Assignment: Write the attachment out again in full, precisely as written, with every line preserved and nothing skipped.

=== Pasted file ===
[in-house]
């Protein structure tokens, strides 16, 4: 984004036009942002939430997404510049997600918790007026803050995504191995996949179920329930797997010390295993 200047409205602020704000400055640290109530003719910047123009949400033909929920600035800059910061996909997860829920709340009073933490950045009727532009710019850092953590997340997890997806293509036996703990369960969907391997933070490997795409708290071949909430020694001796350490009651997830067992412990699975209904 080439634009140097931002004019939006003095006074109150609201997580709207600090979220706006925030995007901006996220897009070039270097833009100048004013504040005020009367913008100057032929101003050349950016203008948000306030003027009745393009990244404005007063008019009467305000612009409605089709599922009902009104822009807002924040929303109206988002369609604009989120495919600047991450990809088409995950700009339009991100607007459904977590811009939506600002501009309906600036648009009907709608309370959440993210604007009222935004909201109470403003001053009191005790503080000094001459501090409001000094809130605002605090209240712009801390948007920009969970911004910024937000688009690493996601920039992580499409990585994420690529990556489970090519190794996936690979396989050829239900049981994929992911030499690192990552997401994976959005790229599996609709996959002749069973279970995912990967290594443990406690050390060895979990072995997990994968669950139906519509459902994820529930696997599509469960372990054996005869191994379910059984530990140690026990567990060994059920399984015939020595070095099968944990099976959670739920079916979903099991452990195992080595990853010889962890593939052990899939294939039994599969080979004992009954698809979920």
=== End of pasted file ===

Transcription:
[in-house]
């Protein structure tokens, strides 16, 4: 984004036009942002939430997404510049997600918790007026803050995504191995996949179920329930797997010390295993 200047409205602020704000400055640290109530003719910047123009949400033909929920600035800059910061996909997860829920709340009073933490950045009727532009710019850092953590997340997890997806293509036996703990369960969907391997933070490997795409708290071949909430020694001796350490009651997830067992412990699975209904 080439634009140097931002004019939006003095006074109150609201997580709207600090979220706006925030995007901006996220897009070039270097833009100048004013504040005020009367913008100057032929101003050349950016203008948000306030003027009745393009990244404005007063008019009467305000612009409605089709599922009902009104822009807002924040929303109206988002369609604009989120495919600047991450990809088409995950700009339009991100607007459904977590811009939506600002501009309906600036648009009907709608309370959440993210604007009222935004909201109470403003001053009191005790503080000094001459501090409001000094809130605002605090209240712009801390948007920009969970911004910024937000688009690493996601920039992580499409990585994420690529990556489970090519190794996936690979396989050829239900049981994929992911030499690192990552997401994976959005790229599996609709996959002749069973279970995912990967290594443990406690050390060895979990072995997990994968669950139906519509459902994820529930696997599509469960372990054996005869191994379910059984530990140690026990567990060994059920399984015939020595070095099968944990099976959670739920079916979903099991452990195992080595990853010889962890593939052990899939294939039994599969080979004992009954698809979920």